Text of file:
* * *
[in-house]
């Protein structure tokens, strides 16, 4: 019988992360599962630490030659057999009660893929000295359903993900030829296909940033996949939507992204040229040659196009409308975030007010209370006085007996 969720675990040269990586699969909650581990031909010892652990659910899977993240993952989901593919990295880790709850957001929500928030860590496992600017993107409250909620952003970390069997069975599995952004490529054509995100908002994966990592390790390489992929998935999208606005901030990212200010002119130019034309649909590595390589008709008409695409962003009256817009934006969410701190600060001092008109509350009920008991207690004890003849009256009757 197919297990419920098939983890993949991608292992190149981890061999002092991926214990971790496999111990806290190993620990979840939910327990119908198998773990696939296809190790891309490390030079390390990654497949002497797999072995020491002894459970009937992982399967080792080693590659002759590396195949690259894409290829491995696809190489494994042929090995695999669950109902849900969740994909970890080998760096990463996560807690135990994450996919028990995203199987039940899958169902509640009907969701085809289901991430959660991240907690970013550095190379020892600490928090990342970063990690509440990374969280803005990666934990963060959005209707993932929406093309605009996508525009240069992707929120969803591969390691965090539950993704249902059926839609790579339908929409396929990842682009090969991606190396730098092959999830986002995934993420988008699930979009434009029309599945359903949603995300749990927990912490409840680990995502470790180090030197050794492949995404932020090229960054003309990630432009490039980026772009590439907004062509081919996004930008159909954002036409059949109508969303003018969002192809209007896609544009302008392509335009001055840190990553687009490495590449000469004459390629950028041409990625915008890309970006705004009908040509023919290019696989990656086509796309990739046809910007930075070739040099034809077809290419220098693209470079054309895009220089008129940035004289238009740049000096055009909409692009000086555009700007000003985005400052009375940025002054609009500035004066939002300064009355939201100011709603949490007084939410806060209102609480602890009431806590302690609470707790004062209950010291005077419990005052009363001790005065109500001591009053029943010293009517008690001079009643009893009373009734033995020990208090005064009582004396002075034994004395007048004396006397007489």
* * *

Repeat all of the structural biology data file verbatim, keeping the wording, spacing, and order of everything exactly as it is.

[in-house]
């Protein structure tokens, strides 16, 4: 019988992360599962630490030659057999009660893929000295359903993900030829296909940033996949939507992204040229040659196009409308975030007010209370006085007996 969720675990040269990586699969909650581990031909010892652990659910899977993240993952989901593919990295880790709850957001929500928030860590496992600017993107409250909620952003970390069997069975599995952004490529054509995100908002994966990592390790390489992929998935999208606005901030990212200010002119130019034309649909590595390589008709008409695409962003009256817009934006969410701190600060001092008109509350009920008991207690004890003849009256009757 197919297990419920098939983890993949991608292992190149981890061999002092991926214990971790496999111990806290190993620990979840939910327990119908198998773990696939296809190790891309490390030079390390990654497949002497797999072995020491002894459970009937992982399967080792080693590659002759590396195949690259894409290829491995696809190489494994042929090995695999669950109902849900969740994909970890080998760096990463996560807690135990994450996919028990995203199987039940899958169902509640009907969701085809289901991430959660991240907690970013550095190379020892600490928090990342970063990690509440990374969280803005990666934990963060959005209707993932929406093309605009996508525009240069992707929120969803591969390691965090539950993704249902059926839609790579339908929409396929990842682009090969991606190396730098092959999830986002995934993420988008699930979009434009029309599945359903949603995300749990927990912490409840680990995502470790180090030197050794492949995404932020090229960054003309990630432009490039980026772009590439907004062509081919996004930008159909954002036409059949109508969303003018969002192809209007896609544009302008392509335009001055840190990553687009490495590449000469004459390629950028041409990625915008890309970006705004009908040509023919290019696989990656086509796309990739046809910007930075070739040099034809077809290419220098693209470079054309895009220089008129940035004289238009740049000096055009909409692009000086555009700007000003985005400052009375940025002054609009500035004066939002300064009355939201100011709603949490007084939410806060209102609480602890009431806590302690609470707790004062209950010291005077419990005052009363001790005065109500001591009053029943010293009517008690001079009643009893009373009734033995020990208090005064009582004396002075034994004395007048004396006397007489």